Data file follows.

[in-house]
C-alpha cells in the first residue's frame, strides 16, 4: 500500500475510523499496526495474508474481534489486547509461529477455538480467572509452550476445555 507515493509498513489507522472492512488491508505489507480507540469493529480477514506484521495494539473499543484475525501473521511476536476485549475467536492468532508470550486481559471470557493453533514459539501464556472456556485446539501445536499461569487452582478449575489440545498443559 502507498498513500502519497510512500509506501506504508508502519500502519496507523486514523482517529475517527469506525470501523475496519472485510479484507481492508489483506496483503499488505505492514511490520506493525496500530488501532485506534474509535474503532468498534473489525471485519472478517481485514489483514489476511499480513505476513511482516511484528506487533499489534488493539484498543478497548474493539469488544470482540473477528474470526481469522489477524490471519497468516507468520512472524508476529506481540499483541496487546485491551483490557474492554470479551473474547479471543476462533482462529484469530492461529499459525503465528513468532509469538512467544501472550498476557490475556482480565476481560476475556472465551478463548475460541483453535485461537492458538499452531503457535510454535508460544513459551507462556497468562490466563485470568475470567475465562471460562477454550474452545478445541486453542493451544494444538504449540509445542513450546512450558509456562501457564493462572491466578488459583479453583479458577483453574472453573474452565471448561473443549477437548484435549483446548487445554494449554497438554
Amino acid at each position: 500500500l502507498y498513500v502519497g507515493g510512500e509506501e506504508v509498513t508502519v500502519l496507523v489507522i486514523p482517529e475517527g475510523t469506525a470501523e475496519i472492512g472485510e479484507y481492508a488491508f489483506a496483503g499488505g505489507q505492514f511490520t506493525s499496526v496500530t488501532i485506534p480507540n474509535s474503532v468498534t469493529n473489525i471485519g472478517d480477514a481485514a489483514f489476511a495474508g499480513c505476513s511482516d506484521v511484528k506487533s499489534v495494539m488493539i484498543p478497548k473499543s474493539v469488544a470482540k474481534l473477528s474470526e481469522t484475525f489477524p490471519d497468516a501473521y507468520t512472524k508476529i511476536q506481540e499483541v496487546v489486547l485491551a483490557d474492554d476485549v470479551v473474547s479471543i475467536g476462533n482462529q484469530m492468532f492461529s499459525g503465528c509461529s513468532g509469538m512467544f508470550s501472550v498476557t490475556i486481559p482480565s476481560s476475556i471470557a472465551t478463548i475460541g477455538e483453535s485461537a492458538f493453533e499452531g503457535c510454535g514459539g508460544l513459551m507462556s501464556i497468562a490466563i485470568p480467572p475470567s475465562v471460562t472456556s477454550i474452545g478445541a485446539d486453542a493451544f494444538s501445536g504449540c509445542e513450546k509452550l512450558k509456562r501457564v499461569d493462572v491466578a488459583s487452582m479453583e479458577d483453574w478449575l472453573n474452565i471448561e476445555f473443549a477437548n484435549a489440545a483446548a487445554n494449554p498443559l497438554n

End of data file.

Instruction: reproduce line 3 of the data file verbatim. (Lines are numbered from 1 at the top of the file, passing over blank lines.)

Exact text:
Amino acid at each position: 500500500l502507498y498513500v502519497g507515493g510512500e509506501e506504508v509498513t508502519v500502519l496507523v489507522i486514523p482517529e475517527g475510523t469506525a470501523e475496519i472492512g472485510e479484507y481492508a488491508f489483506a496483503g499488505g505489507q505492514f511490520t506493525s499496526v496500530t488501532i485506534p480507540n474509535s474503532v468498534t469493529n473489525i471485519g472478517d480477514a481485514a489483514f489476511a495474508g499480513c505476513s511482516d506484521v511484528k506487533s499489534v495494539m488493539i484498543p478497548k473499543s474493539v469488544a470482540k474481534l473477528s474470526e481469522t484475525f489477524p490471519d497468516a501473521y507468520t512472524k508476529i511476536q506481540e499483541v496487546v489486547l485491551a483490557d474492554d476485549v470479551v473474547s479471543i475467536g476462533n482462529q484469530m492468532f492461529s499459525g503465528c509461529s513468532g509469538m512467544f508470550s501472550v498476557t490475556i486481559p482480565s476481560s476475556i471470557a472465551t478463548i475460541g477455538e483453535s485461537a492458538f493453533e499452531g503457535c510454535g514459539g508460544l513459551m507462556s501464556i497468562a490466563i485470568p480467572p475470567s475465562v471460562t472456556s477454550i474452545g478445541a485446539d486453542a493451544f494444538s501445536g504449540c509445542e513450546k509452550l512450558k509456562r501457564v499461569d493462572v491466578a488459583s487452582m479453583e479458577d483453574w478449575l472453573n474452565i471448561e476445555f473443549a477437548n484435549a489440545a483446548a487445554n494449554p498443559l497438554n